Measures that companies may be required to take to maintain accountability include acceding to data subjects’ requests on information with respect to the status of their personal data and how their personal data has been used.

A cookies policy can facilitate such accountability efforts, through various means, such as:

  • Providing website visitors with the contacts details of the person whom they are to reach out to, in the event they wish to make certain requests in relation to their personal data
  • Setting out the procedures for conveying data subjects’ requests

Reason 3: Is a cookie policy a legal requirement?

In certain jurisdictions, companies are required to have a standalone cookies policy. In particular, the European Union has enacted laws that require websites to post a standalone cookie policy – separate from its privacy policy.

Given the cross-border nature of commerce, it would be prudent for companies to adhere to the high watermark of standards as far as data privacy compliance is concerned, in order to ensure smooth operations across as many jurisdictions as possible.

Reason 4: Harsh consequences of failure to comply with data privacy laws

It is getting increasingly important to comply with data privacy laws and regulations around the world.

The proliferation of high-profile data breaches in recent years has resulted in a stricter data privacy enforcement climate across the globe.

A failure to comply with data privacy law and regimes could result in hefty penalties, as well as a tarnished reputation. All these could result in huge losses that could potentially cripple your business.

A cookie policy is key to ensure compliance with data privacy laws and is a quick win – simply publishing such a simple document on your website could potentially save your company huge amounts of money.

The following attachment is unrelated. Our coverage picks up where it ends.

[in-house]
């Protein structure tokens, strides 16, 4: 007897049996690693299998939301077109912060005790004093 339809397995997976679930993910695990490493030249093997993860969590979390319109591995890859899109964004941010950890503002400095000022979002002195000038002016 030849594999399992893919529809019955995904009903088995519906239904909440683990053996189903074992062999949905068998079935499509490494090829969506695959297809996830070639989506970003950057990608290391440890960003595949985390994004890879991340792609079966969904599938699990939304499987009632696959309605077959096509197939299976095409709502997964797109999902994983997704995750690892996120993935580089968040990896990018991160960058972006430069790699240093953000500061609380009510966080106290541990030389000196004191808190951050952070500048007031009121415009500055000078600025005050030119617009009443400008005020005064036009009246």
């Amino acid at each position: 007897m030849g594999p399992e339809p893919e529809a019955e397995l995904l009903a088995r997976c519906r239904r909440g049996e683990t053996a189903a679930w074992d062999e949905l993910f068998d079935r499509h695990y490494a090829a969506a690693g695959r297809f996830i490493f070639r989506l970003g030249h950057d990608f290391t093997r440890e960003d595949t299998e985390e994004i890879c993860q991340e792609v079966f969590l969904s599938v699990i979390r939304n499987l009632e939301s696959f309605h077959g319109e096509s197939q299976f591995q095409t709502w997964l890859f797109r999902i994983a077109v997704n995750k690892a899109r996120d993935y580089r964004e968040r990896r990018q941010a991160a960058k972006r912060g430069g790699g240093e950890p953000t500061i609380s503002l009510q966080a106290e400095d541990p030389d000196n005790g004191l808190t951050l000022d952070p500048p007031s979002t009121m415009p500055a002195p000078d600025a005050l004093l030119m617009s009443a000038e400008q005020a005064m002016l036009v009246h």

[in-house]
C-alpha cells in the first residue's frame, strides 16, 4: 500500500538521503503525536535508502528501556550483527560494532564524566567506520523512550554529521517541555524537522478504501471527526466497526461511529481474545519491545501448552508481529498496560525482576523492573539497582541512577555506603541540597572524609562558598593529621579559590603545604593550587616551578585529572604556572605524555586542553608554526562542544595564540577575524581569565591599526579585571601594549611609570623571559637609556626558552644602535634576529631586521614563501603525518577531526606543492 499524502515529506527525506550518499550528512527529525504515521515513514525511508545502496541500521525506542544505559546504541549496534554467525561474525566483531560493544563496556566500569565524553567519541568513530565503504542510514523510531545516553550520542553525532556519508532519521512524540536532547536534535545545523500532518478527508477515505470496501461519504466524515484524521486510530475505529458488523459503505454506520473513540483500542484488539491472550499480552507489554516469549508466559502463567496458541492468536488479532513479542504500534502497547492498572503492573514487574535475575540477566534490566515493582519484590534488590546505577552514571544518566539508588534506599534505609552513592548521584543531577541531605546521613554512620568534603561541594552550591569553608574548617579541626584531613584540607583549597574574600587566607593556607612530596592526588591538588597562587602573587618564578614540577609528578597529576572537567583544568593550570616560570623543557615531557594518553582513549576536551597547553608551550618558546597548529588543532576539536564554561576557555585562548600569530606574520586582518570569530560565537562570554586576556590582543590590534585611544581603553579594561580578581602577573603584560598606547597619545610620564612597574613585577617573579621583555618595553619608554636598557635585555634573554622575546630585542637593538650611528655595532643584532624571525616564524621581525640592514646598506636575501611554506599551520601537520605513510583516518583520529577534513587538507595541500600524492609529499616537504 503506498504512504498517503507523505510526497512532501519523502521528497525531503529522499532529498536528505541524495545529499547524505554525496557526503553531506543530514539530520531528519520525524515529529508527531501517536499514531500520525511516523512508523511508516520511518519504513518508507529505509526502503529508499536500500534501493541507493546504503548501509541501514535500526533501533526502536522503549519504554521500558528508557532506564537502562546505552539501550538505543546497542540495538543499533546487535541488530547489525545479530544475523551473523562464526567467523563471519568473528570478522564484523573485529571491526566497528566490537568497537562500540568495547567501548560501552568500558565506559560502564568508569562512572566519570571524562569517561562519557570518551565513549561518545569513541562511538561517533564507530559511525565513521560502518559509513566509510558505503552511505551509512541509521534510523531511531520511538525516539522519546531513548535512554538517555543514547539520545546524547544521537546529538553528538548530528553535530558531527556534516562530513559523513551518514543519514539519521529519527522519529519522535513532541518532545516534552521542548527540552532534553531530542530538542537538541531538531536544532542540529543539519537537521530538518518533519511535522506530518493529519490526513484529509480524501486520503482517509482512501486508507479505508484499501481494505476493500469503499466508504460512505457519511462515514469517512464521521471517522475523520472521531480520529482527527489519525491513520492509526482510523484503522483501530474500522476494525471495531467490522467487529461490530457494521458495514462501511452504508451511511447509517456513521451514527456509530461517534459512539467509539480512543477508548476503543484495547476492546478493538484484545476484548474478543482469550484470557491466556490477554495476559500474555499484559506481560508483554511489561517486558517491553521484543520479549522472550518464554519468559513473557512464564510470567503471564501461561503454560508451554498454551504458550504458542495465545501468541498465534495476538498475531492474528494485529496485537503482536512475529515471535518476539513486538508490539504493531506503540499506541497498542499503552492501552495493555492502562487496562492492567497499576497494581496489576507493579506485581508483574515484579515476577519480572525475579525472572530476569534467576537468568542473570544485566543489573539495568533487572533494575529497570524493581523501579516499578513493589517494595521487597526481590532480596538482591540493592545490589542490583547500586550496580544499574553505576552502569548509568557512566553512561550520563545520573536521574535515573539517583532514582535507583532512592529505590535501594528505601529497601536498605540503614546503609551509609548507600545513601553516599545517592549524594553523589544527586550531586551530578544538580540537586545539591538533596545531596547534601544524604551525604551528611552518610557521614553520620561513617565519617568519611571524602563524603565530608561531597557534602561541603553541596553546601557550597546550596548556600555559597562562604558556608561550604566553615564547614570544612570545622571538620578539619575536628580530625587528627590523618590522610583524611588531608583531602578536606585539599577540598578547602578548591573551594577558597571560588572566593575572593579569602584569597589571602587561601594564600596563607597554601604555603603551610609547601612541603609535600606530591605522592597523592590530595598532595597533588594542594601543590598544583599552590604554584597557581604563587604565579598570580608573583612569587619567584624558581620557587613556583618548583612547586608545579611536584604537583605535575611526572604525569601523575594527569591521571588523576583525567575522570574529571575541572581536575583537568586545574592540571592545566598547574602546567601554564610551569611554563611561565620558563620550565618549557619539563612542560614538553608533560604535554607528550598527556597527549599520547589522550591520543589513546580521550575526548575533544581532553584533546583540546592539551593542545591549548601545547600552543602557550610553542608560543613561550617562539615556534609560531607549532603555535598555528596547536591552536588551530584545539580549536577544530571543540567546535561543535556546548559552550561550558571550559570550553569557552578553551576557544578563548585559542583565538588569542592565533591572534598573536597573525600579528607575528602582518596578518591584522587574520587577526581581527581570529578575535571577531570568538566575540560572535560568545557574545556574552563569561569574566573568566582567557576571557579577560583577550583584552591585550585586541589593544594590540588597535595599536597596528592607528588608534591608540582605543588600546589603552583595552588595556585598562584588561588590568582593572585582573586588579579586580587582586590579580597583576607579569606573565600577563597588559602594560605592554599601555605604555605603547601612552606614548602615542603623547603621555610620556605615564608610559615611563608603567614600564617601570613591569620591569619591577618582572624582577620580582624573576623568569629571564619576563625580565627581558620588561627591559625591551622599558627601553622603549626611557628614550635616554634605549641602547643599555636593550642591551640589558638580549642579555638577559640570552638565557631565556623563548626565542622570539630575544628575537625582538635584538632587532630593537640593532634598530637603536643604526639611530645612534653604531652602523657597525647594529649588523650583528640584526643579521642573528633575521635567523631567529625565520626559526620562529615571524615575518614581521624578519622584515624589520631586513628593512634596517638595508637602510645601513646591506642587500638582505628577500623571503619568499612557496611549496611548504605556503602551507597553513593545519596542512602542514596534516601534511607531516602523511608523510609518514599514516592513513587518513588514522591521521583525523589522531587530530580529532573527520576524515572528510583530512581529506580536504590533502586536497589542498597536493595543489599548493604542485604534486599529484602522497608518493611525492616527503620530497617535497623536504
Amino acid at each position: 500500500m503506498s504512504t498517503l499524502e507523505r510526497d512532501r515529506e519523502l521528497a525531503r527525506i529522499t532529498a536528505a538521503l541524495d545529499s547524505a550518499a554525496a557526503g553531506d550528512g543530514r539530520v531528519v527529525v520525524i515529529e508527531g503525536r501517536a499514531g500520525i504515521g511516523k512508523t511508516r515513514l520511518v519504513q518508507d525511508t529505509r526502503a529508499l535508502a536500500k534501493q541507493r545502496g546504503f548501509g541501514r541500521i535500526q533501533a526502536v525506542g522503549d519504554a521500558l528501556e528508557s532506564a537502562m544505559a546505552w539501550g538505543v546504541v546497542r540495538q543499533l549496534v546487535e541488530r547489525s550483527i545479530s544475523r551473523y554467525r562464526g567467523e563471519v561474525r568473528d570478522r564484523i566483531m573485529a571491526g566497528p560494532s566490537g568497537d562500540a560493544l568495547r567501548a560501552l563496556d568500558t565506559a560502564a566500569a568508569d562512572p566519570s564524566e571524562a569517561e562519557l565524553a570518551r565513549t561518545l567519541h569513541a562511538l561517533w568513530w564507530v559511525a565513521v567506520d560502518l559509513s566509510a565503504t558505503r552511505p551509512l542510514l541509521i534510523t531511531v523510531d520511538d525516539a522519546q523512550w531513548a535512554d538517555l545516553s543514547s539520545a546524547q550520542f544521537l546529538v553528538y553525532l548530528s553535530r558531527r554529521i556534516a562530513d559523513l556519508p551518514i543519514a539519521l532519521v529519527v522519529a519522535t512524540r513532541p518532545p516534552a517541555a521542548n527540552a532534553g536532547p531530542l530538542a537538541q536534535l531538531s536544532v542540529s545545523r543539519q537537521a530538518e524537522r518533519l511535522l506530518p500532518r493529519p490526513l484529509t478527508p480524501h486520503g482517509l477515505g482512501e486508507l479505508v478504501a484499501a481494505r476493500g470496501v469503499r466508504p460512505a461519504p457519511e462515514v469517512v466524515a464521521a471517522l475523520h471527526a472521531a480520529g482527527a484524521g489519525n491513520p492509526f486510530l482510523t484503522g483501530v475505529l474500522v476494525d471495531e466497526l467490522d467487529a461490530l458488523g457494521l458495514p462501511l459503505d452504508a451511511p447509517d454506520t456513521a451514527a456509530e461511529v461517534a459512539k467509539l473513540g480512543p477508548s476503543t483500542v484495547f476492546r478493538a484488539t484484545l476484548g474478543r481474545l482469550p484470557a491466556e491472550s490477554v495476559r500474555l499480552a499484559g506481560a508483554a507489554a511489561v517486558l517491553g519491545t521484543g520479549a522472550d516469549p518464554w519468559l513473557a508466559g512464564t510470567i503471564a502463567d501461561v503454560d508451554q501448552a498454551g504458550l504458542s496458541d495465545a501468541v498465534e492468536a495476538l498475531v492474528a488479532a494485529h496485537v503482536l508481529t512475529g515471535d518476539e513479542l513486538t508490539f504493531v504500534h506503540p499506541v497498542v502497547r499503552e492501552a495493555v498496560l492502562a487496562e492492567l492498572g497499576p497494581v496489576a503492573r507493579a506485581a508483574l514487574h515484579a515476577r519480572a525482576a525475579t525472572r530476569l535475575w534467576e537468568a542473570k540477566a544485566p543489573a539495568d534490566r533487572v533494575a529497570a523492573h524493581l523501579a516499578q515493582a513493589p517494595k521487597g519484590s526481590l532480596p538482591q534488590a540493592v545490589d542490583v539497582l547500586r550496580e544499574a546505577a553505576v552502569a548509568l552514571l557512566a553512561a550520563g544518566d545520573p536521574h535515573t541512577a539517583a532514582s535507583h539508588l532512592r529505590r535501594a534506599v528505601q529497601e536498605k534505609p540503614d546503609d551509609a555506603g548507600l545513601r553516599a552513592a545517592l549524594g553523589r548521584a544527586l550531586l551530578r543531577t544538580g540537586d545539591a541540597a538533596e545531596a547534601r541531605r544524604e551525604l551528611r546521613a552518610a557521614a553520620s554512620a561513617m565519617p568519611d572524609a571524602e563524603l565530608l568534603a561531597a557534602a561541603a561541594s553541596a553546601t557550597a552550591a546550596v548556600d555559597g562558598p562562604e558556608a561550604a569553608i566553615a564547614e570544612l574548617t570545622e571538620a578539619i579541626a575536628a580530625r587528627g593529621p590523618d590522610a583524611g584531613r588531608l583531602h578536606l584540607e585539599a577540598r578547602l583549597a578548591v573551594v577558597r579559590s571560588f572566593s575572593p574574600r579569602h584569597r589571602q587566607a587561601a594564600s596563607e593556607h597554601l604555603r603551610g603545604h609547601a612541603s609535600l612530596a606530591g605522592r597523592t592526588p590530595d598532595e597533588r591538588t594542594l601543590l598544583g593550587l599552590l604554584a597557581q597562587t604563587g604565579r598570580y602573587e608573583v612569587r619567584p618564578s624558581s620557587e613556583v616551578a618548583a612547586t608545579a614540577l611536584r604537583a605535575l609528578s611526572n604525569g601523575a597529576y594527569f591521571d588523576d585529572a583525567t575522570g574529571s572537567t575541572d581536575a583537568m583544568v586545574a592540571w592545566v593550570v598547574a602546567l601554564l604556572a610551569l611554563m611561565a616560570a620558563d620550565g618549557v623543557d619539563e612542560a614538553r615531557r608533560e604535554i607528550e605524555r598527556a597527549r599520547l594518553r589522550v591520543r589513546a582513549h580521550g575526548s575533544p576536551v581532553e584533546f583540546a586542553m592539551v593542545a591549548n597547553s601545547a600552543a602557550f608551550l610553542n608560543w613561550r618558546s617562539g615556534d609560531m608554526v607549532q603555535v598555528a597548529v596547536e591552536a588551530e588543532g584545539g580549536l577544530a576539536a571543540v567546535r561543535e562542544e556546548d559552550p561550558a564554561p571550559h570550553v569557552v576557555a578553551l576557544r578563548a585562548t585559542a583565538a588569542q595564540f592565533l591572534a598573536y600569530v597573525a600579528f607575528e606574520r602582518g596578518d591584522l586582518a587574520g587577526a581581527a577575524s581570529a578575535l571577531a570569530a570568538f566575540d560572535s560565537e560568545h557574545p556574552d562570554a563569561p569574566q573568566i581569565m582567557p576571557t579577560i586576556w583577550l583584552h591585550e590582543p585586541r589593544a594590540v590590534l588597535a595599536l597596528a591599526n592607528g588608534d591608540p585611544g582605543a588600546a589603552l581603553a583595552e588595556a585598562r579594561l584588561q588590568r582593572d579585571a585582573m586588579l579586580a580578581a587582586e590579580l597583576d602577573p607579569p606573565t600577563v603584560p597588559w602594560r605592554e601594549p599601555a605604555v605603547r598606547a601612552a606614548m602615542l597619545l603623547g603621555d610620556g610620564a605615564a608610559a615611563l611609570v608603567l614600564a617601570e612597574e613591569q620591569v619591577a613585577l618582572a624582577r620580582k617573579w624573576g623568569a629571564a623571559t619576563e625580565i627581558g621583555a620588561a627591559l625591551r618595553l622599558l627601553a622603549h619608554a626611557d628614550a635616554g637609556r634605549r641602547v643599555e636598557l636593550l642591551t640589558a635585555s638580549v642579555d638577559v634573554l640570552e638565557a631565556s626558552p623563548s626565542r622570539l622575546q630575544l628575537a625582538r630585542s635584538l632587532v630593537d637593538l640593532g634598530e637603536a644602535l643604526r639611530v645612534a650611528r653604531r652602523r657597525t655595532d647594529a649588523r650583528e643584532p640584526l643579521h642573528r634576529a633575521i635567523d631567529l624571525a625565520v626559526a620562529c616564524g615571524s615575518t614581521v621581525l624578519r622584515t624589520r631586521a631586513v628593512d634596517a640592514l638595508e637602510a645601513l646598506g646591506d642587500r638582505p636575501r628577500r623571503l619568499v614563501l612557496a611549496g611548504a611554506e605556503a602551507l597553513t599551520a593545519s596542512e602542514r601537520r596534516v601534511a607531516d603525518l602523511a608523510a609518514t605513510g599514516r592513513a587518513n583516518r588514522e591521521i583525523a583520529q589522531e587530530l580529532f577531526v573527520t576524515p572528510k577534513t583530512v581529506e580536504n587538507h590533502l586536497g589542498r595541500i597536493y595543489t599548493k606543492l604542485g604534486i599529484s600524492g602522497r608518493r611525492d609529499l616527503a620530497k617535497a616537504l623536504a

Reason 5: Source of reference for internal data privacy

While cookie policies may be public facing, they may also serve as an important point of reference for your own personnel who operate your website.

Cookie policies may serve as a reminder to your personnel on various cookie-related matters, such as to how cookies should be used.

Indeed, this is important as the weakest link in any company’s data compliance ecosystem is human error – after all, we all err from time to time and human error cannot be eliminated.

Measures can, however, be taken to reduce human error, and a cookie policy is one such measure.


When it comes to legal basics, it can seem overwhelming at first. But, it doesn’t have to be. GLS offers a host of free Startup resources to help set you on your way. You can also browse our list of over 200 Legal Templates and Tools, to choose the products your Startup needs at each critical stage of business.

We also offer a wide range of subscription based Legal Support Plans created specifically for Startups who want a 360 degree service in creating their own virtual legal dept.

*The above content does not constitute, nor is it offered as, legal advice of any kind. GLS Solutions Pte Ltd is not a law firm and any support provided pursuant to this entity is not regulated legal advice or legal opinion.